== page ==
All Quiet on the Western Front by Erich Maria Remarque, a German veteran during World War I, is a novel that negatively paints the war. War has been depicted as an event that produces horrible and experiences not only to the soldiers but also the citizens in All Quiet on the Western Front. War messages are plenty of literature with novels, poems, and narratives being the most common. Nevertheless, other forms of art, such as paintings are used to communicate to people about the war. The absurd thing is that most of the literature and art pieces ignore the positive aspects associated with war, such as patriotism, glory, and duty among other themes. Instead, war is portrayed as being catastrophic. As a result, this makes us be filled with fear every time we think about war. It is, however, inarguable that violence is terrible and everyone wants to live in a peaceful land, but literature should also depict the right side of the war as much as it shows the wrong side.
In the first chapter of his novel All Quiet on the Western Front, Erich Maria Remarque writes, “This book is to be neither an accusation nor a confession, and least of all an adventure, for death is not an adventure to those who stand face to face with it. It will try simply to tell of a generation of men who, even though they may have escaped shells, were destroyed by the war” (Remarque). This passage scares the reader merely by the mentioning of the word death, which is a good thing and they are left contemplating how worse could it be that an armed soldier is left defenseless when they go to war and their chances to survive are unpredictable. This makes the readers, even those who perhaps, would love to join the army to protect their country to have a negative attitude. What is more, the passage emphasizes that the boot is telling the story as it happened without any fiction and this frightens the reader even more.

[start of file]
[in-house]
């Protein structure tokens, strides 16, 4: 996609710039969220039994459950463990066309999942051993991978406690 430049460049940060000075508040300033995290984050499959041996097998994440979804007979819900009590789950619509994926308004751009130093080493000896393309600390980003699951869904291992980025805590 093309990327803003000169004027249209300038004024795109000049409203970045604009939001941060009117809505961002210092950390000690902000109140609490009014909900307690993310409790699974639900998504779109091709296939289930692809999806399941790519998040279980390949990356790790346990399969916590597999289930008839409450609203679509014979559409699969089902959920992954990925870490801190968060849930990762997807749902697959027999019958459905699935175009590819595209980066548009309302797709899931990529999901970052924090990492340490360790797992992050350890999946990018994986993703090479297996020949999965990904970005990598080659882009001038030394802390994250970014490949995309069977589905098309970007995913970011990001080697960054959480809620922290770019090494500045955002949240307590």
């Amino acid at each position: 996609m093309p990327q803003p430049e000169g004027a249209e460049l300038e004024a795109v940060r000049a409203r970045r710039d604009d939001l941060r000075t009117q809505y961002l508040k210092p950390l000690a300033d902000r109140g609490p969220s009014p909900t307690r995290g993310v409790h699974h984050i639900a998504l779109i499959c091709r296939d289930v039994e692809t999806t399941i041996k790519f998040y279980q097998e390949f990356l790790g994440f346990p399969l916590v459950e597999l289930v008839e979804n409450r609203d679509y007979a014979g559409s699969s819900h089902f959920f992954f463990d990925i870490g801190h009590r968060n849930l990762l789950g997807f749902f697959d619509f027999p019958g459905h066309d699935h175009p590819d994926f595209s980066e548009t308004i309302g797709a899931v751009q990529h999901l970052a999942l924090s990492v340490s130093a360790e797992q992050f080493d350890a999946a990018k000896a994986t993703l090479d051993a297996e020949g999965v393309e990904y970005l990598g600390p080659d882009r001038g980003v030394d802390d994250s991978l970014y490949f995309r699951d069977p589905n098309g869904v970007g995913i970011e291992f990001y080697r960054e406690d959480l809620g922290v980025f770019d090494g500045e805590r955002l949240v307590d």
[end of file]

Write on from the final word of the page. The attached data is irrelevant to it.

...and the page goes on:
Even though telling the truth is always the best choice, the biases in All Quiet on the Western Front are farfetched. The author does not also try to show the bravery or heroism exhibited by the soldiers but instead, concentrates on showing the reader what a desperate and violent situation it is when one finds them at war. The soldiers often try their best to bring home victory, which is one of the most significant impacts that war can have on a nation but the author does not want the audience to have that perspective.
War has a wide range of benefits as evident from the history of World War I and II, which are barely mentioned in books, cinema, and arts. For instance, war is largely attributed to social adjustments, such as liberation and the withdrawal of dangerous regimes. For instance, America would not be the world’s superpower, and as free as it is it not for the world war. Most of the books and films, with the help of the surviving veterans, emphasize the traumas of war, and very little is recognized about the benefits of the latter (Coker). One is convinced of the evils of war by seeing and even hearing stories of the soldiers who survived, but on the other side, it brings good, which is ignored. Literature and arts should show the right side of the war as much as it looks into the bad side. By doing so, the readers will be motivated, and those who would like to join the army will have more courage. Every country requires a strong army that will defend and fight for the interests of the nation when the need arises lest it becomes unstable and subject to manipulation by other countries. Authors, can, for instance, show the good post-war events in their film to assure the audience that war is not a bad thing after all and that they are living in peace because of the soldiers who went to defend their nation.
War messages should bring hope, an aspect that lacks in the novel All Quiet on the Western Front. In chapter one, Remarque writes from the testimony of one of the soldiers: “For us lads of eighteen they ought to have been mediators and guides to the word of maturity…to the future…in our hearts we trusted them. The idea of authority, which they represented, was associated in our minds with greater insight and more gentle wisdom. But the first death we saw shattered this belief” (Remarque). This statement gives the reader a perception that there is betrayal between the young and the old generation. The young are convinced by the elderly to die for their country as a sign of patriotism and bravery. In reality, young people have more energy to fight unlike old people, and as such, there is no betrayal.
Coker, Christopher. Ethics and War in the 21st Century. Routledge, 2008.
Remarque, Erich Maria. All Quiet on the Western Front. Bloomsbury Publishing USA, 2004.